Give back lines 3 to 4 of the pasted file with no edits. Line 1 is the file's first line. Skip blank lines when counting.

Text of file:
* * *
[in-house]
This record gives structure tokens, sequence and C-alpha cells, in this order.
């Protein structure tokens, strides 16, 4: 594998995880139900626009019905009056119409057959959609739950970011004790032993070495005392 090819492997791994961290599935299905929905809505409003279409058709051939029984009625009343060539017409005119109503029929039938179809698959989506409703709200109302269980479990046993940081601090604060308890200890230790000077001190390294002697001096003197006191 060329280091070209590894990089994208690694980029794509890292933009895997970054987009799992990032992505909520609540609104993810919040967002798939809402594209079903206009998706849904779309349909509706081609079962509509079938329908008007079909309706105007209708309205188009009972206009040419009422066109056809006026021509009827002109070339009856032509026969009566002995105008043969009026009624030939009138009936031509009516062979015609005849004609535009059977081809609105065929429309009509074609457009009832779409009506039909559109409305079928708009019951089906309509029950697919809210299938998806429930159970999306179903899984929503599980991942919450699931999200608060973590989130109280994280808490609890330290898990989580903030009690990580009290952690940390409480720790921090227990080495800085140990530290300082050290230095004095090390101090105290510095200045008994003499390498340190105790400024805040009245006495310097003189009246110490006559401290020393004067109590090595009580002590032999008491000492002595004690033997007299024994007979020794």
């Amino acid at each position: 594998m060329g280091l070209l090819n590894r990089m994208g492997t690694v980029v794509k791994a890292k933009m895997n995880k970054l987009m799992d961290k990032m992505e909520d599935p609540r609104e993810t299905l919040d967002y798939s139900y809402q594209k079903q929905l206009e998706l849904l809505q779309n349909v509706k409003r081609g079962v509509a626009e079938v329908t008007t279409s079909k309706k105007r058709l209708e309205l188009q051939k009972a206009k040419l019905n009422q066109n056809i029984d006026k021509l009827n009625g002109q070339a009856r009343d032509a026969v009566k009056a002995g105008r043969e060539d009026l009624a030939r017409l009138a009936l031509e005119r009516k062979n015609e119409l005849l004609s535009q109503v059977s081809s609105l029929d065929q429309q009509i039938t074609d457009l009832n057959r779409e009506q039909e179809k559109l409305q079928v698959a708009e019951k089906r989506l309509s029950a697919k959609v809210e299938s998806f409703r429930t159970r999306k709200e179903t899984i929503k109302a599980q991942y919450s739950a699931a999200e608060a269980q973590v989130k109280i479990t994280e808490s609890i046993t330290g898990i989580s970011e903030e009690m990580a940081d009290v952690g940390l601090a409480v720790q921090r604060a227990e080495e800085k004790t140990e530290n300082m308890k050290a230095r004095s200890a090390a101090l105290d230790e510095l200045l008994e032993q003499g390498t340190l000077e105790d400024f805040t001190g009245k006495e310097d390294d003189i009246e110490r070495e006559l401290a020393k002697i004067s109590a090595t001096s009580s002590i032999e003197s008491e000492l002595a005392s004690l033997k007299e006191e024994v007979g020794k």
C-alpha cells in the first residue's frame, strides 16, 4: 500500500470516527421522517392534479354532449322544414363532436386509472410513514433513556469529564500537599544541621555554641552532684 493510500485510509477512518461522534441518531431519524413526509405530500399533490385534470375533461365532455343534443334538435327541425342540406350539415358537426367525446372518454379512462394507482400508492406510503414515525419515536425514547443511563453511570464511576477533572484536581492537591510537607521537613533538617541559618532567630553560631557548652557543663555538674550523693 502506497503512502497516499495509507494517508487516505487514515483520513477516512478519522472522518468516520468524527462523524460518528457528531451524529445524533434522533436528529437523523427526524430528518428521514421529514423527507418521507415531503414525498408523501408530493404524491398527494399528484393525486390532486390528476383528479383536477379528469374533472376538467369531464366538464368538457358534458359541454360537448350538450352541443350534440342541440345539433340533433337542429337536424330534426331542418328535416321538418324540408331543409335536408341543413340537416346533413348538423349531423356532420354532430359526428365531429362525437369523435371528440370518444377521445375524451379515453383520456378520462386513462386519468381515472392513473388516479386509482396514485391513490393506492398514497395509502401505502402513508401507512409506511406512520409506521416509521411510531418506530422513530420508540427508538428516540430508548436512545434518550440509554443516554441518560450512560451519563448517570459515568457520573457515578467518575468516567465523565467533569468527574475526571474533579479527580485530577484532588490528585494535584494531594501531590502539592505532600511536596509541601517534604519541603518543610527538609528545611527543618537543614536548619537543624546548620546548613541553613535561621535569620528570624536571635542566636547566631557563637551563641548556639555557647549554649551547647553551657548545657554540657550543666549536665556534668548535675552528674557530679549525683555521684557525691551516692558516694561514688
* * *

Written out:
């Protein structure tokens, strides 16, 4: 594998995880139900626009019905009056119409057959959609739950970011004790032993070495005392 090819492997791994961290599935299905929905809505409003279409058709051939029984009625009343060539017409005119109503029929039938179809698959989506409703709200109302269980479990046993940081601090604060308890200890230790000077001190390294002697001096003197006191 060329280091070209590894990089994208690694980029794509890292933009895997970054987009799992990032992505909520609540609104993810919040967002798939809402594209079903206009998706849904779309349909509706081609079962509509079938329908008007079909309706105007209708309205188009009972206009040419009422066109056809006026021509009827002109070339009856032509026969009566002995105008043969009026009624030939009138009936031509009516062979015609005849004609535009059977081809609105065929429309009509074609457009009832779409009506039909559109409305079928708009019951089906309509029950697919809210299938998806429930159970999306179903899984929503599980991942919450699931999200608060973590989130109280994280808490609890330290898990989580903030009690990580009290952690940390409480720790921090227990080495800085140990530290300082050290230095004095090390101090105290510095200045008994003499390498340190105790400024805040009245006495310097003189009246110490006559401290020393004067109590090595009580002590032999008491000492002595004690033997007299024994007979020794």
């Amino acid at each position: 594998m060329g280091l070209l090819n590894r990089m994208g492997t690694v980029v794509k791994a890292k933009m895997n995880k970054l987009m799992d961290k990032m992505e909520d599935p609540r609104e993810t299905l919040d967002y798939s139900y809402q594209k079903q929905l206009e998706l849904l809505q779309n349909v509706k409003r081609g079962v509509a626009e079938v329908t008007t279409s079909k309706k105007r058709l209708e309205l188009q051939k009972a206009k040419l019905n009422q066109n056809i029984d006026k021509l009827n009625g002109q070339a009856r009343d032509a026969v009566k009056a002995g105008r043969e060539d009026l009624a030939r017409l009138a009936l031509e005119r009516k062979n015609e119409l005849l004609s535009q109503v059977s081809s609105l029929d065929q429309q009509i039938t074609d457009l009832n057959r779409e009506q039909e179809k559109l409305q079928v698959a708009e019951k089906r989506l309509s029950a697919k959609v809210e299938s998806f409703r429930t159970r999306k709200e179903t899984i929503k109302a599980q991942y919450s739950a699931a999200e608060a269980q973590v989130k109280i479990t994280e808490s609890i046993t330290g898990i989580s970011e903030e009690m990580a940081d009290v952690g940390l601090a409480v720790q921090r604060a227990e080495e800085k004790t140990e530290n300082m308890k050290a230095r004095s200890a090390a101090l105290d230790e510095l200045l008994e032993q003499g390498t340190l000077e105790d400024f805040t001190g009245k006495e310097d390294d003189i009246e110490r070495e006559l401290a020393k002697i004067s109590a090595t001096s009580s002590i032999e003197s008491e000492l002595a005392s004690l033997k007299e006191e024994v007979g020794k």